Earlier this year, Google announced that it was developing contact lenses that would be able to detect a person's glucose levels. Now, according to the Telegraph, they've gone one step further and filed a patin for contact lenses with imbedded microscopic cameras. The camera would allow the user to take a picture of whatever was in their direct line of sight, and they would be able to control the camera through blinking patterns. The sensors in the cameras could be able to detect light, color, objects, and even faces. This technology could be an amazing asset to a blind user by pairing the contact lenses with a mobile app for object recognition and even warning the user about upcoming obstacles or mobility hazards.Source: Go to source
It could also have severe privacy implications however. You'd never know if someone was taking a picture of you or not, even if you're sighted. Also, consider that we don't want to get too reliant on things like this. Sure they could be an amazing help, but as with using a dog, if for some reason it isn't able to work that day you might end up in a fix. I worry that we'll let our traditional skills go in favor of technology that is far more fragile.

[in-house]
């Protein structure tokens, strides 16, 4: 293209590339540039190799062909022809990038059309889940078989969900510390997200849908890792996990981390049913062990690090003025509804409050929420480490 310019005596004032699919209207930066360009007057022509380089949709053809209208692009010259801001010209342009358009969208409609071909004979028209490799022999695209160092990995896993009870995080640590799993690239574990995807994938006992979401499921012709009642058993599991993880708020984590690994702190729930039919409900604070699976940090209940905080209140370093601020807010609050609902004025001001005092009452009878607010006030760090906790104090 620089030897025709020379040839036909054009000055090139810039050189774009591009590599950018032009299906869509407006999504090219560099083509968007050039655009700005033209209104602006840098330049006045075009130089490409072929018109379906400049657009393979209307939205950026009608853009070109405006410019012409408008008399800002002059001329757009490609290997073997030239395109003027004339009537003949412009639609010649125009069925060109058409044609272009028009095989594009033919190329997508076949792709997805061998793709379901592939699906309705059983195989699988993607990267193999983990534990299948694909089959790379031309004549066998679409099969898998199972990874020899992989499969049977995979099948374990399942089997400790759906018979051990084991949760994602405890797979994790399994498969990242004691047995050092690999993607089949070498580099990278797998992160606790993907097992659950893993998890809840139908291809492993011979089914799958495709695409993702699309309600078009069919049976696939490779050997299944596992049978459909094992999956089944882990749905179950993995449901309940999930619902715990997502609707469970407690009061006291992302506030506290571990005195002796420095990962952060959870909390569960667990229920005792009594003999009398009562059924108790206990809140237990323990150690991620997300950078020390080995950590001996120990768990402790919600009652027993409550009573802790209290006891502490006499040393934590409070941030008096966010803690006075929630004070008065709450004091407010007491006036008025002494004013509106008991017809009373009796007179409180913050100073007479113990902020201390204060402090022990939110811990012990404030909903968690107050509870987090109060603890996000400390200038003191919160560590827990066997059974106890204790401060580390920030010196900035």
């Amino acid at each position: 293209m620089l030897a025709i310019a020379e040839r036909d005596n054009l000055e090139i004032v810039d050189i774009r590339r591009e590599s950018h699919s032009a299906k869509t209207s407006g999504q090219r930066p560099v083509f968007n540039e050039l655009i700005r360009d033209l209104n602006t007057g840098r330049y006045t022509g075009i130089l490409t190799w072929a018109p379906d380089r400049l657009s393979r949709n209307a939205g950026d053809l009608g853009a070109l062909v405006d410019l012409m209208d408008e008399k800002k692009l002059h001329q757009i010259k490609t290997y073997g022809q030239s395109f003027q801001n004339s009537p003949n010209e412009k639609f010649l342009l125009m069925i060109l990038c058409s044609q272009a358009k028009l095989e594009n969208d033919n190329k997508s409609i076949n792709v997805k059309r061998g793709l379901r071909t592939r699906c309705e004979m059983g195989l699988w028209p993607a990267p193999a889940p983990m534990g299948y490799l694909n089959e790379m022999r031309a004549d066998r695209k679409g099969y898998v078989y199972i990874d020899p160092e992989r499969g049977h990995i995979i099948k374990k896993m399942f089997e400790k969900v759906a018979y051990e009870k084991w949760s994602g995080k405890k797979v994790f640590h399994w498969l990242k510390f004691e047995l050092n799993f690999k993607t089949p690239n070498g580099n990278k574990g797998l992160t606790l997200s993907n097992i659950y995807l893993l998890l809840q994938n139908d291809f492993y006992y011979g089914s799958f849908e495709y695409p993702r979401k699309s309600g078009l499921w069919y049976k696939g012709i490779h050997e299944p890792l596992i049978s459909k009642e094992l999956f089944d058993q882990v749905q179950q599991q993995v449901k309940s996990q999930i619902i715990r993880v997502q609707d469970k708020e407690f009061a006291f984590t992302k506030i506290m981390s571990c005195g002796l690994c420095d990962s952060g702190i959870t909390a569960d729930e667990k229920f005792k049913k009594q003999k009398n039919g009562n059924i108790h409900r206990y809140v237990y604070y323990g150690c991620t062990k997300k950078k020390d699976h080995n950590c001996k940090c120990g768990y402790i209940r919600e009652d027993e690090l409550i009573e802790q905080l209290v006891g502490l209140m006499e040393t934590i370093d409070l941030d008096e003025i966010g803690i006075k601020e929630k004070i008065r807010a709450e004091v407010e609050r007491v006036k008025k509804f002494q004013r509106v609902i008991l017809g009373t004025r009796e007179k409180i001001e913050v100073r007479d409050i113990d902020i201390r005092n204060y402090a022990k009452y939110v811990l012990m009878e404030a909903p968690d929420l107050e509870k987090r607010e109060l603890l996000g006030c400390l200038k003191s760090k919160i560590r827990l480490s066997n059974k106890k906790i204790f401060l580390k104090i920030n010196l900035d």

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For the past three years Alena has been a feature writer for the online magazine Matilda Ziegler. She has also been a contractor for the Oregon Commission for the Blind, helping blind adults learn to use adaptive technology. She is studying to be a teacher of the visually impaired at Portland State. You might also recognize her from the Serotalk podcast Triple Click Home.